Cable TV: Winter Is Coming
We’re in an interesting time in the television season: Olympic Time. Like a lot of things that dictate how or when we watch our mass entertainment, the idea that no other show can function or get the ratings it would need in a normal February because all the viewers will be tuned into time-shifted NBC events where they badger the contestants to tears by bringing up their dead siblings. At times like this, Comedy Central’s Daily Show and Colbert Report double-punch is an oasis of new content, while Netflix realized it’s power position and released the second season of House of Cards.
Also, HBO (“not TV”) rides high in the zeitgeist with True Detective. Though I’m far behind, as I can’t get HBO because I’ve removed myself from the cable-bundling ecosystem.
In this dark month for fans of television narrative storytelling, there’s other goings on with that line of cable that connects your TV to the hundreds of viewing possibilities. At over $45 billion — with a B — in stock, Comcast’s bid to buy out Time Warner cable looks like an expensive merger of massive conglomerates. These two, though, have never done well in the American Customer Satisfaction Index. Those of you who have required a new cable box or maintenance on your line know the pains of the six-hour window; maybe the cable guy is going to show up, maybe he isn’t. Or maybe this is just a corporate version of bundling, the business practice that groups unwanted channels with popular channels so everyone can profit regardless of quality. That’s why about $5 of your monthly cable bill goes to ESPN, even if you don’t get any ESPN-themed packages. Also — if any of you lost CBS recently while Time Warner was in a contract dispute, imagine that happening more often as the Time Warner bargaining side just massively inflated.
The third dark TV omen of late — January’s ruling by a federal court that the FCC can’t regulate net neutrality means sometime in the future these very same companies that are making one giant one will be able to throttle your internet speed for certain parts of the internet or charge other companies money for preferred bandwidth treatment. In other words: those who thought they’d find TV refuge by “cord cutting” are going to meet the misnomer when they need the internet … also provided through the cable companies.
What we’re seeing happen to television looks a lot like what happened to the music industry, content wise: our shows have become more diverse (hey, Amazon has pilots for you now), but our ability to focus on them as a large viewership deteriorates. While there will always be the Beyoncé/Olympics of the respective medium, the cable ratings and late-night genre shows have many places to put down roots and wait for their specific audience to find them (Congratulations, 20-something men, you got Rick and Morty another season). The cool thing about television and the contributing factor to its successful diversification in comparison to the collapse of the traditional music industry is that advertising can’t be as reactive funding a method of delivery as they can funding a specific program. If TV is broadcasting, someone paid for that to happen. That someone was likely and advertiser who is going to broadcast their ads at a certain time, even if no one is tuned into that channel at that specific moment. This didn’t work for music’s model where you were buying the product. Pizza Hut wasn’t going to assume everyone was going to buy the new Papa Roach album and put advertising on the CD (Compact Discs, they were, like, a spinning disc that was like a thumb drive you could only write to once). There are vague reasons why TV shows get low ratings — the show wasn’t good, it was a re-rerun, something horrible happened the week before and goodwill was lost amongst the viewership — but those problems have creative solutions: find a new show, buy reruns everyone likes, constantly broadcast the Harry Potter movies. Those are all solutions that benefit us, the viewer. If Pizza Hut was advertising in Papa Roach albums and no one bought the Papa Roach album, the conclusion is not to advertise by putting all your eggs in one content-delivery basket.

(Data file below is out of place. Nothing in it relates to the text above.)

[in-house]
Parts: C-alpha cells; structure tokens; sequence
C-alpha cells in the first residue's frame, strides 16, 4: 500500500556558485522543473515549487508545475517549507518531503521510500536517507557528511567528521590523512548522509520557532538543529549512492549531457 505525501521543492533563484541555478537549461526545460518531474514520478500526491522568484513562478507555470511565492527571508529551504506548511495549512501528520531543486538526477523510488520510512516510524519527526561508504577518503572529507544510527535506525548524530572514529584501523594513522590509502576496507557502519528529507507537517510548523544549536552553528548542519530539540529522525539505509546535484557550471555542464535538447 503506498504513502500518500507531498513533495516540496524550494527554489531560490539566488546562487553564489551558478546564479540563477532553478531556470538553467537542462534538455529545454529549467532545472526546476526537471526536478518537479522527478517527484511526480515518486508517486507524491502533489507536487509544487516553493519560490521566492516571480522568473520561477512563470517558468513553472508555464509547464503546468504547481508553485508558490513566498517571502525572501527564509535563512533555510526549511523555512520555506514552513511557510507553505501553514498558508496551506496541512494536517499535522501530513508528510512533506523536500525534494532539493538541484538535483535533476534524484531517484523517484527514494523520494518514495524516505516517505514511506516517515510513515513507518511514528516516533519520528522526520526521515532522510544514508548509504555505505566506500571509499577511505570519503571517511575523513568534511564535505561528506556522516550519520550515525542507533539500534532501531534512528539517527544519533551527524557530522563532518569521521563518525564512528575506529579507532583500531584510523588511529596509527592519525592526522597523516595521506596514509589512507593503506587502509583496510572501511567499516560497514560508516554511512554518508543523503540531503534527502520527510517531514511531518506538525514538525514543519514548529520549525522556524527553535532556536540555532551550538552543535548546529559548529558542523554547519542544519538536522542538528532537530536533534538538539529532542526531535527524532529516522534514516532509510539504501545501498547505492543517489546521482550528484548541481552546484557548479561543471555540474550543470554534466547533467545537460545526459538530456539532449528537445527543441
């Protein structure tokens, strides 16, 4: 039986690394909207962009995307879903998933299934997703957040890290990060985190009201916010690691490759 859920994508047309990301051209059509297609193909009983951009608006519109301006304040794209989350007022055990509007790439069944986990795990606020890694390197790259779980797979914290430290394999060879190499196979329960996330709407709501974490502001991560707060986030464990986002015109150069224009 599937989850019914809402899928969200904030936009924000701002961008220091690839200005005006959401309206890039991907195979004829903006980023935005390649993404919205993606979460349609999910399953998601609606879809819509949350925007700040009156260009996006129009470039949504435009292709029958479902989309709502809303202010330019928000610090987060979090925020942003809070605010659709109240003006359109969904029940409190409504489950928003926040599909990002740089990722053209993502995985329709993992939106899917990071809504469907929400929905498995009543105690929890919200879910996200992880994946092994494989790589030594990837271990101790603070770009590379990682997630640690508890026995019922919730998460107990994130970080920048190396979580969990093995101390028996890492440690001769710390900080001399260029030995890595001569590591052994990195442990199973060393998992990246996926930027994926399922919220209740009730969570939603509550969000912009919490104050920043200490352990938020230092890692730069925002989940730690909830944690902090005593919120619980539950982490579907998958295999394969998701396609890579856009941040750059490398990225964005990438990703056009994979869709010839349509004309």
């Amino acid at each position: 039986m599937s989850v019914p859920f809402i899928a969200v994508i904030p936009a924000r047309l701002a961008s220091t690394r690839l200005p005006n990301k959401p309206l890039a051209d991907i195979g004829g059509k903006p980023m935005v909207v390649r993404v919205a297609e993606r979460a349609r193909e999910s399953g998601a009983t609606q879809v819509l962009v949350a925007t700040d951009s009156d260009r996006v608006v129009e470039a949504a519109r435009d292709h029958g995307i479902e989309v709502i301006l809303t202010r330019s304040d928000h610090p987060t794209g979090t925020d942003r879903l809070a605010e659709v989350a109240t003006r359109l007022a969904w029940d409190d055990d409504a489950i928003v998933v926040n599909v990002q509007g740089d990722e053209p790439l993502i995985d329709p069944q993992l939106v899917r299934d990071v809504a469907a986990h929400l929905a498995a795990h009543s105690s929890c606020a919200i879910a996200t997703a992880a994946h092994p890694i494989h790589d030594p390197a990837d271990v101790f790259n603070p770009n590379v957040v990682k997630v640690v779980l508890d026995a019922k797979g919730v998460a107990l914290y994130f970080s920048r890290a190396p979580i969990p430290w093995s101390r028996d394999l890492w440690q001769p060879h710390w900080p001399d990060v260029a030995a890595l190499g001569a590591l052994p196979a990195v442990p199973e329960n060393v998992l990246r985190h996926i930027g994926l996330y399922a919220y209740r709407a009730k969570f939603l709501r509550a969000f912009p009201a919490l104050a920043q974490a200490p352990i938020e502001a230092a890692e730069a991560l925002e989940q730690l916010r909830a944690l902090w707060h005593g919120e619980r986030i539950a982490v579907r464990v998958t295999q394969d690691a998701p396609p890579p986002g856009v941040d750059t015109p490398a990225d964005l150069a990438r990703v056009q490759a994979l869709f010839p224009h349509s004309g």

What do all these ramblings have in common?
The time is going to come in the near future where the consumer is going to have a showdown with the way we structure cable broadcasting in this country. The internet has made a la carte delivery of popular shows a distinct possibility with services like iTunes, Amazon Prime, Hulu Plus and Netflix. We’re starting to see fictional shows do well outside of the broadcast model to the point where there’s a Hulu-Only Chipotle-sponsored series about to launch. Which is puzzling because that is the un-bundled, Papa Roach/Pizza Hut example.
Shows that are subscription based, not dependant on broadcast advertising, show their power when the mass TV audience is forced to ingest an event like the Olympics. It’s here we glimpse our window of escape from the future of bandwidth-throttling and 30-channel bundles, and even though that window is another grouping of conglomerates (in the case of Hulu, the exact conglomerate I’m suggesting you flee), their advertising models are more focused on the content. It allows Pizza Hut to advertise on a Papa Roach CD, but that means the Papa Roach CD better be the best Papa Roach can make it. It seems like a gamble to those who don’t know if consumers will follow their content. But to us, the viewer, it’s a crack in the bundling wall.
Now someone give me their HBO Go password.
Dave “Da7e” Gonzales works in cable television for MTV Networks. He podcasts weekly at FightingInTheWarRoom.com and does a special Legend of Korra podcast at RepublicCityDispatch.com. Follow him on Twitter.
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